Into the equine mind
From novel to play, 'War Horse' comes to SF
by Richard Dodds
More people saw Stephen Spielberg's big-screen War Horse on its opening weekend than will see the stage production in an entire year. But for Michael Morpurgo, who wrote the novel that inspired the international theatrical sensation, which in turn led Spielberg to create his cinematic epic, it is the stage version that is the gift that keeps on giving. And we're not talking about bankable treasure here.
"When a film comes out, it's a bubble, it's Oscars, it's over, and then it joins the list of films you can watch in your hotel room," Morpurgo said during a fly-in from England to help herald the arrival of War Horse at the Curran Theatre. "But when I'm sitting at home in little Devon in the middle of nowhere, and I know that every night these casts are on stage, it's profoundly important to me."
The play is, on a most basic level, a boy-and-his horse story. But the great conceit of the novel is that it is told totally from the horse's point of view, with Joey narrating his life as a farm animal under the loving tutelage of young Albert, to his conscription into the British cavalry for battle on the front lines of World War I, to a brief idyll with an elderly French farmer and his granddaughter, to capture by the Germans who have him hauling artillery, to reconnection to the British forces as the war ends. No spoilers here, but Albert did promise Joey that someday they would be reunited.
The idea for War Horse came from watching one of the children at Farms for City Children, a program created by Morpurgo and his wife that brings urban children to a working farm during the summer. One boy had such a profound stutter that he refused to speak until Morpurgo observed him in a smooth conversation with a horse.
Morpurgo has written scores of novels for children and young adults, and is much lauded in his home country. But when War Horse was first published in 1982, it attracted scant notice, and sales were disappointing. He was startled when several years ago he got a call from Britain's National Theatre soliciting rights to create a stage adaptation, but dubious when he learned that the creators planned to use puppets to portray the horses.
(Photo: Courtesy Michael Morpurgo)
"I had a profound concern that the puppets would be ridiculous," he said. "We have a tradition in England called the pantomime, and one of the great pantomime characters is the horse with three or four people inside trotting around ridiculously. So I thought the whole notion of doing something similar around the subject of the First World War couldn't possibly work."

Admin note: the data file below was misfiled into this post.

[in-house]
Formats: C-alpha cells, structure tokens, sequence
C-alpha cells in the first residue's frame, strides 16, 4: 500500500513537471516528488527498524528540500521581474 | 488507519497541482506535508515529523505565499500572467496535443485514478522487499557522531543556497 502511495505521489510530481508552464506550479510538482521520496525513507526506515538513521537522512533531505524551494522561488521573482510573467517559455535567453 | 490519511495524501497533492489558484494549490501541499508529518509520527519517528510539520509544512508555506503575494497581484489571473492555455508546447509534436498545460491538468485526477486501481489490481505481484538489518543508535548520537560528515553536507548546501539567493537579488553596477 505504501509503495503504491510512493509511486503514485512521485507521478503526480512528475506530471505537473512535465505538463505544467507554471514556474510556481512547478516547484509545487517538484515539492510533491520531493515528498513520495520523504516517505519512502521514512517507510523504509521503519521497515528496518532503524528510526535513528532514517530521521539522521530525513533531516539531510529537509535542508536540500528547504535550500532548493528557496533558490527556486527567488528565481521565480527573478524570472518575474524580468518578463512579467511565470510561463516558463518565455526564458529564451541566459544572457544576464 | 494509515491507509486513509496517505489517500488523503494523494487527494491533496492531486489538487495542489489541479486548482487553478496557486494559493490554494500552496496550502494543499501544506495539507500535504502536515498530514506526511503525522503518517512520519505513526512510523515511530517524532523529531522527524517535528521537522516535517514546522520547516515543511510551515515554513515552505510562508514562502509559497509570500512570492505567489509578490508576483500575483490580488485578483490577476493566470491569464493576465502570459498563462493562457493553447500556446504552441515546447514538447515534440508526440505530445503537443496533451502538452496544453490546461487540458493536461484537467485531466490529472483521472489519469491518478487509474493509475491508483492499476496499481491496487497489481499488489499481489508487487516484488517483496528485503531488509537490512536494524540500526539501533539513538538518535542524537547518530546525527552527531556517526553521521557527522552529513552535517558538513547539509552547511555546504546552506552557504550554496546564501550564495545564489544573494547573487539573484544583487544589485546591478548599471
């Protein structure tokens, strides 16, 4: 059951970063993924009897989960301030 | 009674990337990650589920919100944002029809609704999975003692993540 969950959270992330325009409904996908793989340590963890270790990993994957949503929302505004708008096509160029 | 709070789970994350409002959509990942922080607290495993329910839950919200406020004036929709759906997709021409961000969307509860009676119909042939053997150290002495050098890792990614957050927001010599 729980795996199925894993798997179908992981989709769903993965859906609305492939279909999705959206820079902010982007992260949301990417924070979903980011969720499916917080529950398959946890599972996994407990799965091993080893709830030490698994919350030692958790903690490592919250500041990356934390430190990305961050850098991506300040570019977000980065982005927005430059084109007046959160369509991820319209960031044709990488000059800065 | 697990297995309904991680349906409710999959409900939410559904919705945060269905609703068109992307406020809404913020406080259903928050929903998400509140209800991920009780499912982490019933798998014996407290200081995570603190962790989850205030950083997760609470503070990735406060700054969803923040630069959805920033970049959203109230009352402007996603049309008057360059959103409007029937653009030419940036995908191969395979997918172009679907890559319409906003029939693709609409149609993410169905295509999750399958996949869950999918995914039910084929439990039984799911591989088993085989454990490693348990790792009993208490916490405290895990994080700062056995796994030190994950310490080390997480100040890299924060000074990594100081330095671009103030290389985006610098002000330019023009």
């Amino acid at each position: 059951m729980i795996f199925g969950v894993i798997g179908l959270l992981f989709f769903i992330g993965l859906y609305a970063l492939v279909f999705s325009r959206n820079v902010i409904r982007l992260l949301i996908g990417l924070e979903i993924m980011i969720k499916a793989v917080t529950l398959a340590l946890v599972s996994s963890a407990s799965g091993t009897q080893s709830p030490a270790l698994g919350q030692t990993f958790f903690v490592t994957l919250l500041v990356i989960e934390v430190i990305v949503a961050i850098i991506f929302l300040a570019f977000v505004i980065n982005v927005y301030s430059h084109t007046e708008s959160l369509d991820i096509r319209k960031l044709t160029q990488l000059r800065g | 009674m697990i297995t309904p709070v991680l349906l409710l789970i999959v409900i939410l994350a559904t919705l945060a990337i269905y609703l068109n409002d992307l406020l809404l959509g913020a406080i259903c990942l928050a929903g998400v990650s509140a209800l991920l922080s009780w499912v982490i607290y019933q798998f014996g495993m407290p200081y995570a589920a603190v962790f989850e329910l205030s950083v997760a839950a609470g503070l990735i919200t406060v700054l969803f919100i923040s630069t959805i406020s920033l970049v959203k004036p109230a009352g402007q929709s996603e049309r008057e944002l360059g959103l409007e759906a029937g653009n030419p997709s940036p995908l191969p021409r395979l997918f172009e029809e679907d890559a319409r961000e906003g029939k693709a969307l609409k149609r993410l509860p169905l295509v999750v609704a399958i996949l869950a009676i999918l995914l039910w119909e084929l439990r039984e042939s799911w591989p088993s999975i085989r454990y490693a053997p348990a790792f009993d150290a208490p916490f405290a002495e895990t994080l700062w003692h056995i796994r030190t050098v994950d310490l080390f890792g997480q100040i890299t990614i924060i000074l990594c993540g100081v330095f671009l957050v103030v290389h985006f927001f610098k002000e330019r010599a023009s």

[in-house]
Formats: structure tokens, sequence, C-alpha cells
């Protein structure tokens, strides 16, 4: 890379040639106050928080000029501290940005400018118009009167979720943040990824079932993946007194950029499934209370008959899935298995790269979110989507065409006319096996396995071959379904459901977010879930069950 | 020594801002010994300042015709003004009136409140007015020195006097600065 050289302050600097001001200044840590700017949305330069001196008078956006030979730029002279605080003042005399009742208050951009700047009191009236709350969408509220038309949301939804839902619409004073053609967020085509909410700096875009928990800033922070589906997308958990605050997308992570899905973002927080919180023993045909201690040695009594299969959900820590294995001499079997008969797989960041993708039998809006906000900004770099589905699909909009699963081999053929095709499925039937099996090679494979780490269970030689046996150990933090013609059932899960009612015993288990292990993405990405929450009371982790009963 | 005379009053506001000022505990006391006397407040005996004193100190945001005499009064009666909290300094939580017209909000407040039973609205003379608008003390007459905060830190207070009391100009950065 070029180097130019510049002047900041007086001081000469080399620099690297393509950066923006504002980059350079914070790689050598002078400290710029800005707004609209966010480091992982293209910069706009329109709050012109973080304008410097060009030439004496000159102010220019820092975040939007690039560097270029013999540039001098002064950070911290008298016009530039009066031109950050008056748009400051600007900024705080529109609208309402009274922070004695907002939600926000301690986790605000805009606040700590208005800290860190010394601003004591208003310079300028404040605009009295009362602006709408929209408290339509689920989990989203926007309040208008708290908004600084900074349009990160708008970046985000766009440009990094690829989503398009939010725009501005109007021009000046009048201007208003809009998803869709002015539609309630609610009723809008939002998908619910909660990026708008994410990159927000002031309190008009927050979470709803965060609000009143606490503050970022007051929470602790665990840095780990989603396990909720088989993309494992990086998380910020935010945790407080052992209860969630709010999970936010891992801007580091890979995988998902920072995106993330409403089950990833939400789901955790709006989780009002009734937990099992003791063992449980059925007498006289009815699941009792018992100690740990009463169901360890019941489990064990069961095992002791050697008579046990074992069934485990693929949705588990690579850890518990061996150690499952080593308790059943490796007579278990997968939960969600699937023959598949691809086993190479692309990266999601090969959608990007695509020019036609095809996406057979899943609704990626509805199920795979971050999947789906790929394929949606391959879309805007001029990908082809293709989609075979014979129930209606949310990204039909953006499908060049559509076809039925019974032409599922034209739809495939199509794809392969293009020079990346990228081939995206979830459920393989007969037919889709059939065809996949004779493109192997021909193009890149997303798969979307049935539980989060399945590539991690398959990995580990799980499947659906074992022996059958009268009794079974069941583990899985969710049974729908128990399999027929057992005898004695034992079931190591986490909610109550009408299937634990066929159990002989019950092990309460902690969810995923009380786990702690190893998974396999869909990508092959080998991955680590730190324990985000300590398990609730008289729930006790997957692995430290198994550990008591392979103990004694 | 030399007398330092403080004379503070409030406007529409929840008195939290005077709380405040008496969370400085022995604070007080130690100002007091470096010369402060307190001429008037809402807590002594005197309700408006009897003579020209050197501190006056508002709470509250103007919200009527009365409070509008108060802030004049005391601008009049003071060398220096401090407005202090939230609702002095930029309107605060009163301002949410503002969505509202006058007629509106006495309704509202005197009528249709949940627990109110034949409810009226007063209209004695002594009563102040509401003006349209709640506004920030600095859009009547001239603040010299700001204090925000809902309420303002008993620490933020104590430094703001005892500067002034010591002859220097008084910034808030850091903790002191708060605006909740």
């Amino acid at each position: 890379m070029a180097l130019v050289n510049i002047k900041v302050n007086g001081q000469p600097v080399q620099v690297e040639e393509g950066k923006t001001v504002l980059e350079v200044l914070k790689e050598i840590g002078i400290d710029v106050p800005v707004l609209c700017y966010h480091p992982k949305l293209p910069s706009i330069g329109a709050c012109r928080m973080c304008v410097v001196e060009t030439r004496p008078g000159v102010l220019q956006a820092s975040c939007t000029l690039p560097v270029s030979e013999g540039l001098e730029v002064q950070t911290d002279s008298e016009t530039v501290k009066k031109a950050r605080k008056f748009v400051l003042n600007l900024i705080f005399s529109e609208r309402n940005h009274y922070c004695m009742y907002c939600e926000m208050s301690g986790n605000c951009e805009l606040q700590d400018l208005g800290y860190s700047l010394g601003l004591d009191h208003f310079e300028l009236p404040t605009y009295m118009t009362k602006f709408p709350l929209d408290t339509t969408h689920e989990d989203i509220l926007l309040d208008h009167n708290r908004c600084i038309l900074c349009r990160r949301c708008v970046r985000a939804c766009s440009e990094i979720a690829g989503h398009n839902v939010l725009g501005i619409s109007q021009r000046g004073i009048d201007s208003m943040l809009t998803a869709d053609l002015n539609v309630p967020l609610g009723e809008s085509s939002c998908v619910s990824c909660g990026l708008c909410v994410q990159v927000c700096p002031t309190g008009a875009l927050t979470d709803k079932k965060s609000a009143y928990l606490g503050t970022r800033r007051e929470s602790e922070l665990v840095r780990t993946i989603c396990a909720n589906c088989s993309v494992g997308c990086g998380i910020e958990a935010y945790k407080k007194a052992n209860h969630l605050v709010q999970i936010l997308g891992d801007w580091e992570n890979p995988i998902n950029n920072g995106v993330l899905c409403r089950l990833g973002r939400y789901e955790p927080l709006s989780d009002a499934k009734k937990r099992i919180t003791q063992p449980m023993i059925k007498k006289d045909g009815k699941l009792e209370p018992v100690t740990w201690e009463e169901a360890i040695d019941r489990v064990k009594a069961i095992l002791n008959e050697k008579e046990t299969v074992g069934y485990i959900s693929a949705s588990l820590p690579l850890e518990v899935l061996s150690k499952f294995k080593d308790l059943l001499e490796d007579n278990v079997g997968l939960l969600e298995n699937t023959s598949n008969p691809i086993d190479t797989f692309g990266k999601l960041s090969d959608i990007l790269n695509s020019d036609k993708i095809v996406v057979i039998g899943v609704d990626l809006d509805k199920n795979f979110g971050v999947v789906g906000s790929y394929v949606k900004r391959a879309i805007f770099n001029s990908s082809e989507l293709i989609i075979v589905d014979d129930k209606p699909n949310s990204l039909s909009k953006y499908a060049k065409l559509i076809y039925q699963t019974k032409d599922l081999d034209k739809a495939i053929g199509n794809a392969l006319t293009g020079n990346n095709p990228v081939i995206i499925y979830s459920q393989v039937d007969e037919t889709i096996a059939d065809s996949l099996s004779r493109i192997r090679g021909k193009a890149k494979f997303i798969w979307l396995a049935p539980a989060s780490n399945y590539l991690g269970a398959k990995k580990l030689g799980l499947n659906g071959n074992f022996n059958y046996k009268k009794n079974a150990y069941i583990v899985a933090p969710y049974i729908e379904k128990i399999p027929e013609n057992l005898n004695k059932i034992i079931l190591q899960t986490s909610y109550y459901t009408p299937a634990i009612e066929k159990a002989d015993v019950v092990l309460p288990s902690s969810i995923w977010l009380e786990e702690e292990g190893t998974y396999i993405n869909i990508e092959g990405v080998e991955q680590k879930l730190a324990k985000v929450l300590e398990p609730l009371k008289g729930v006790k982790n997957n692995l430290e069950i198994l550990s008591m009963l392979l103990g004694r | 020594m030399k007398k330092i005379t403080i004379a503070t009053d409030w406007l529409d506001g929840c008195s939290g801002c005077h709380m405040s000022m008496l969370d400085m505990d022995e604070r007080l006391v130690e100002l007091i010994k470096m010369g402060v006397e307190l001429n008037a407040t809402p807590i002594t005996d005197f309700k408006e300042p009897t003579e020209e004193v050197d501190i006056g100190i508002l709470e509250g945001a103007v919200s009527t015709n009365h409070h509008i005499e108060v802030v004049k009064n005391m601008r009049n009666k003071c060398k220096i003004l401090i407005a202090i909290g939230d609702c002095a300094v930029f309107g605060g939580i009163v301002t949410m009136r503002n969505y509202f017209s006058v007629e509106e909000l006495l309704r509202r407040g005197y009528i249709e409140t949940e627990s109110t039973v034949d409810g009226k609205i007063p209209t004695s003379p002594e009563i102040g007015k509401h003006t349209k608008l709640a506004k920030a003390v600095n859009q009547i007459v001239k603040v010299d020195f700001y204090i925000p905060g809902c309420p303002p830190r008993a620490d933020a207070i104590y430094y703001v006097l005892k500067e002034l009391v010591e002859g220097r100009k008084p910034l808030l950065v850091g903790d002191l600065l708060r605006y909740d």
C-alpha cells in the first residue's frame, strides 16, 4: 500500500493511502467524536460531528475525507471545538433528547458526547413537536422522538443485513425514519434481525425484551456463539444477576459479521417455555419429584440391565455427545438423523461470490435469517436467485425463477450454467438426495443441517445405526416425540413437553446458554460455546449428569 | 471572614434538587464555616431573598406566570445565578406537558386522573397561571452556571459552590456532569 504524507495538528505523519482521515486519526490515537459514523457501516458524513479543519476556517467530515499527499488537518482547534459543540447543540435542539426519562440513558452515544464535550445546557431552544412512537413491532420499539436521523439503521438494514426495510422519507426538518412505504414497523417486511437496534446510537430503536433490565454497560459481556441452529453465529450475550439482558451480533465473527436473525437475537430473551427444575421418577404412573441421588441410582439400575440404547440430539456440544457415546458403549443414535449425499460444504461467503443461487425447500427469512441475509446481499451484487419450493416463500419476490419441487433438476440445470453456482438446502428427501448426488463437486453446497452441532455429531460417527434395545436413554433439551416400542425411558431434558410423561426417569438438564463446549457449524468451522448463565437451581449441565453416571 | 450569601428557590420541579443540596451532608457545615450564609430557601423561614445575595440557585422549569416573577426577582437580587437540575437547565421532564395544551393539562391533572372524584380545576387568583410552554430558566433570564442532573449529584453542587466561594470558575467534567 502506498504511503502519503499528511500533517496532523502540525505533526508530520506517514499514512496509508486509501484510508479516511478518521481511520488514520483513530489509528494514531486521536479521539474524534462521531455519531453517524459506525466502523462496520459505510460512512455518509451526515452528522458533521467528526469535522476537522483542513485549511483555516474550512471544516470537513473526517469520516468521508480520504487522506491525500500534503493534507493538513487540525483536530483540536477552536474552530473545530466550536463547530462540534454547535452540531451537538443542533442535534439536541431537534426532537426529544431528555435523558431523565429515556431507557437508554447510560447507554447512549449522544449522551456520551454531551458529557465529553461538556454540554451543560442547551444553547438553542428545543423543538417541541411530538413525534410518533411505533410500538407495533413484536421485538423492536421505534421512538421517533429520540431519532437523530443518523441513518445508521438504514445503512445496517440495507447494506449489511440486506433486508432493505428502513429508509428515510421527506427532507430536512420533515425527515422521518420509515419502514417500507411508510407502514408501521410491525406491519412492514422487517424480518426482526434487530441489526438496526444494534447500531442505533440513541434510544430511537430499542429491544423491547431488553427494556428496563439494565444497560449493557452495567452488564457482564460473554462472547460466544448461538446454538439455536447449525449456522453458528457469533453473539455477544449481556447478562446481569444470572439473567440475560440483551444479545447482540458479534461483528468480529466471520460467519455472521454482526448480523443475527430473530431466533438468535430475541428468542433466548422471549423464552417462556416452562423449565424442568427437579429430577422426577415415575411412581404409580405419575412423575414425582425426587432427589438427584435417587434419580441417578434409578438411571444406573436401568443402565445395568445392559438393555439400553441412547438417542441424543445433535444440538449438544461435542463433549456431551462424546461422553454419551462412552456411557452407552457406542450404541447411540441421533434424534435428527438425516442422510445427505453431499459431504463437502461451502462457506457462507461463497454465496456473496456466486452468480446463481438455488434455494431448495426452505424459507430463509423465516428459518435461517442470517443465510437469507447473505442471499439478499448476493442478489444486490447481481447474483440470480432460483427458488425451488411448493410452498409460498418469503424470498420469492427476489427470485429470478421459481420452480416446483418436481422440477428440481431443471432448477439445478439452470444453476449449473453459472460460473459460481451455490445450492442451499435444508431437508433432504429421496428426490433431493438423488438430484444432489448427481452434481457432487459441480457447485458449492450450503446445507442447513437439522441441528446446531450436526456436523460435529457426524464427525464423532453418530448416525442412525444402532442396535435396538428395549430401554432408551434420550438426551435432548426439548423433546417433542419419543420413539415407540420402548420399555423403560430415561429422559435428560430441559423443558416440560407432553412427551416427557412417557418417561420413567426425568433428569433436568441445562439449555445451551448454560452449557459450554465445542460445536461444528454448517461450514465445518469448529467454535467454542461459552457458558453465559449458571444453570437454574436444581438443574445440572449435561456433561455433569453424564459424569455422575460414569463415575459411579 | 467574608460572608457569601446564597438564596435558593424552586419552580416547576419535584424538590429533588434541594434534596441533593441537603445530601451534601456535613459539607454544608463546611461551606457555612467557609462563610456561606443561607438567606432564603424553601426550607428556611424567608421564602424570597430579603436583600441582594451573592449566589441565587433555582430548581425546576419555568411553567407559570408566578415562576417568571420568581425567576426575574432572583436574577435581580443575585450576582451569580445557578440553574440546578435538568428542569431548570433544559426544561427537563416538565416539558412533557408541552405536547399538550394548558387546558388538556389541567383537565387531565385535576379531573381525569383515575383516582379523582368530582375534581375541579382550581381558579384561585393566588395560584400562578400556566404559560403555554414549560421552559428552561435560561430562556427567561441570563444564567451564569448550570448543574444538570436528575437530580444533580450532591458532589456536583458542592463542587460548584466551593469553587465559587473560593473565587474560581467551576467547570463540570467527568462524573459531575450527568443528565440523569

Playwright Nick Stafford and directors Tom Morris and Marianne Elliott had in fact put the horse before the cart, looking for material that would allow them to work with South Africa's Handspring Puppet Company. The notion to use War Horse for this effort was all "a lovely accident," Morpurgo said.
"I was on this radio program called Desert Island Discs, and I said something about my book War Horse. This lady listener went out and bought a copy of the book, and she happened to be the mother of one of the artistic directors of the National Theatre, and knew he had been looking for a project where the central character would be an animal so they could use Handspring Puppets."
Mom told son to read the book, and two weeks later Morpurgo got the call. There was still that matter of puppets as horses, but Morpurgo's concerns began to melt when he was shown a video of one of Handspring's creations. "They had made a life-sized giraffe with three men clearly visible inside it, and what was extraordinary was the way the puppeteers breathed life into this creature and made it utterly credible," Morpurgo said.
The play's transparent theatricality allows it to more closely tell the story from the horse's point of view than did the Spielberg movie, which was a realistic rendering of the story using real horses amid epic scenes both bucolic and brutal. Close-ups of horses' eyes widened in apprehension and occasional nuzzlings were about as far as the film could take you into the equine mind.
"Because the focus is so much on how the horse is responding to the people around him, the relationships of trust, you are to some extent still inside the horse's head because you are having to empathize enormously with the puppet," Morpurgo said. "Everything in the movie is presented for you, but with both the book and the play you have to massively suspend disbelief."
The creators of War Horse, the play, spent two years in workshops developing the project that opened at the National Theatre in 2007 and arrived on Broadway in 2011. "They had the actors working with real horses and soldiers so they could see the body language of the horses and the people around them," Morpurgo said. "That kind of deep study of how it works between man and horse was critical, and that tradition has been handed down in subsequent productions."
In addition to the continuing London, Broadway, and touring productions, War Horse is in an open-end run in Toronto, and an Australian production will open later this year. "The best news for me is that it will open in Germany next year," Morpurgo said, "which is wonderful because the point of the whole thing is reconciliation, and they're going to be doing it in Berlin in the only theater that survived the bombings."
War Horse will run Aug. 2-Sept. 9 at the Curran Theatre. Tickets at www.shnsf.com.